Big Tech, Social Media & You
Social media has risen over the last 3 decades from becoming a fringe corner of the internet to becoming a massive and arguably necessary part of daily life. Rarely do you find someone who does not utilize any part of social media or it’s services.
A major issue with this is that Facebook, Twitter, Google, Apple and Amazon have grown so large and become so integrated into daily life that we now must address the elephant in the room that no one realized was there. There is a significant debate to be had about whether Big Tech (traditionally thought of as Facebook, Twitter, Google, Apple and Amazon) has grown to impede competition through monopolistic practices, or if they have become too big to fail?
Along with this, Facebook is going through a lawsuit right now regarding anti-trust. Over the summer, Big Tech testified in front of Congress about whether their practices are anti-competitive. While each of the big 5 tech companies has a slightly different argument against them, the consensus is the same.
What concerns me is how much social media has absolutely infiltrated every aspect of life. Many daily conversations take place vis direct messages on social media platforms, many people make use of the video calling features. How many people do you know that consume news and information from traditional sources? How many people do you know that use only reliable or vetted sources on social media to consume news?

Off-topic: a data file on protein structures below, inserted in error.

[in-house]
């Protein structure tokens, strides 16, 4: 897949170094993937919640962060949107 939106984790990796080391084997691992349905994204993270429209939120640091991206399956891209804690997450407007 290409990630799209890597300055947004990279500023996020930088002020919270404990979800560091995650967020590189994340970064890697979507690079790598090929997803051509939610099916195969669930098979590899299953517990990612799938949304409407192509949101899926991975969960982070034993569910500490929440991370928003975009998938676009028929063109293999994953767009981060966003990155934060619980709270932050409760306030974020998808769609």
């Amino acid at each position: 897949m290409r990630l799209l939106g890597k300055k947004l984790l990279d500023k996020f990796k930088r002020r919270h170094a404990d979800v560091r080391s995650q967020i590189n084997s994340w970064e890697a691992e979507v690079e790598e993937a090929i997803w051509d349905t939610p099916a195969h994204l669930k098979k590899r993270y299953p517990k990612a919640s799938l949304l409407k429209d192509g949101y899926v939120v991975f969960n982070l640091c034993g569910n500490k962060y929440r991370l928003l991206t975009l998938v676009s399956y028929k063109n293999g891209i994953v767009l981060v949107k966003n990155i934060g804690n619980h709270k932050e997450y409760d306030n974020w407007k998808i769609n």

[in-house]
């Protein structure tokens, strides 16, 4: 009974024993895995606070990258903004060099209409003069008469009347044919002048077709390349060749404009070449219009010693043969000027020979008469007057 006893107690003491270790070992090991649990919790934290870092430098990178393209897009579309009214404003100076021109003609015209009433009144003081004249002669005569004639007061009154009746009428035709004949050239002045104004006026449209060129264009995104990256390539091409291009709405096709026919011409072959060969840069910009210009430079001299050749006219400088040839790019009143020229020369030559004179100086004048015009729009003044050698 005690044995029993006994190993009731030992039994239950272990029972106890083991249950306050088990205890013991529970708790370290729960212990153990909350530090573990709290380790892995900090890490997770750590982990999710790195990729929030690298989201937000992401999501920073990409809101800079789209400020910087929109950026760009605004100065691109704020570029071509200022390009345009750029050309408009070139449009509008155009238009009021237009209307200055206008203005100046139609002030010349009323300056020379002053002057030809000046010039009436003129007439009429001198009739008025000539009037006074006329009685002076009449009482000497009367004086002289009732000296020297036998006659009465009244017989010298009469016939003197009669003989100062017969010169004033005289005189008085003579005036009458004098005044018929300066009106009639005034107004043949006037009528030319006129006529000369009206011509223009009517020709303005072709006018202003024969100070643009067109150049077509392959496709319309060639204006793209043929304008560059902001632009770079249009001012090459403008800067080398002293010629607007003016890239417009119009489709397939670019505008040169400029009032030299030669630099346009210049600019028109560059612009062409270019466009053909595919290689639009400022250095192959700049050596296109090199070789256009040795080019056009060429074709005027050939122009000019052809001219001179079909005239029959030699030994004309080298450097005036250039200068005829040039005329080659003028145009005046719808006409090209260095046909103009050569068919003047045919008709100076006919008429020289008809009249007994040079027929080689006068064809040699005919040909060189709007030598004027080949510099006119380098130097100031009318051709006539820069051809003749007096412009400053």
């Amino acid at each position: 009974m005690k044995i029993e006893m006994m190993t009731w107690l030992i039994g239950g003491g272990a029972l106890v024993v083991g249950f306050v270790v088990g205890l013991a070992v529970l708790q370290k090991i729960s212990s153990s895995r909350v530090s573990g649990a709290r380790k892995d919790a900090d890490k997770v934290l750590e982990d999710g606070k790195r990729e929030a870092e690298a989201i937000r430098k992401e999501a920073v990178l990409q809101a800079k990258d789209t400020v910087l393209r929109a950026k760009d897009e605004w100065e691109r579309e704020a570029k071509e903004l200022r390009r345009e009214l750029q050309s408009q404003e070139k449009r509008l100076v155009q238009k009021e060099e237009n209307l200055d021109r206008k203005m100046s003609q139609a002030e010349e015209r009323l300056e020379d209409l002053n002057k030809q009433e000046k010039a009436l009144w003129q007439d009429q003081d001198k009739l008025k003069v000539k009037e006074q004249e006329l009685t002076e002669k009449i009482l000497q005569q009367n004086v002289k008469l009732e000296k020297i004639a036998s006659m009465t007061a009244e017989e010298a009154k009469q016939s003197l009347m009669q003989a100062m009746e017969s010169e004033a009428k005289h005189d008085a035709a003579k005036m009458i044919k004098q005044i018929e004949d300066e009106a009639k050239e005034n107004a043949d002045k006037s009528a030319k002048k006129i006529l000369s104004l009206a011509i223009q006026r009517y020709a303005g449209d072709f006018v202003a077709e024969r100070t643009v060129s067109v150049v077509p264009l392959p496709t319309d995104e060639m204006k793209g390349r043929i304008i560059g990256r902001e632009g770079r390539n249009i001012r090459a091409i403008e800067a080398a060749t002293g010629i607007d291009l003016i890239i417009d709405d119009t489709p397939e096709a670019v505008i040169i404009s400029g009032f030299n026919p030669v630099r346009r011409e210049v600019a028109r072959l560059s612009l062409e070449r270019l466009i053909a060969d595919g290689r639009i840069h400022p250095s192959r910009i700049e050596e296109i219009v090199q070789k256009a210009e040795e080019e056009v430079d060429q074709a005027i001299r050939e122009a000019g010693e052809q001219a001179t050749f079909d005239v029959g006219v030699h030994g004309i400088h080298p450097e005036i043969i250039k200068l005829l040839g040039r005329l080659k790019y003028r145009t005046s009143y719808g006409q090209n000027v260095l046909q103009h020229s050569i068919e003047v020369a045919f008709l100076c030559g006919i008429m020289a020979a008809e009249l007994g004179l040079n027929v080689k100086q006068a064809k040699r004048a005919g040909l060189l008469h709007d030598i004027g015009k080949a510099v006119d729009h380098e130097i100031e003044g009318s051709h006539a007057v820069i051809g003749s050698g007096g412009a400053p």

Misinformation and disinformation are a discussion for another day but that has become increasingly difficult to control issue as seen in the 2020 election and COVID-19 crisis. What worries me about this is how many people do not understand the commonality of misinformation and disinformation on social media.
What concerns me the most is how these companies profit from our data and strategically design features which suck you in. Use your phone’s digital wellbeing or social media monitoring app to see how much time you really spend on socials daily. Also, I highly recommend The Social Dilemma on Netflix. A truly harrowing documentary about the evils of social media told by the people who once designed it.
I leave with a couple of quotes from Andrew Yang, “Data is the new oil. It is the most valuable commodity of the future and big corporations are taking it from people, without payment in return, and making billions.”
“Data is a commodity we didn’t know was a commodity”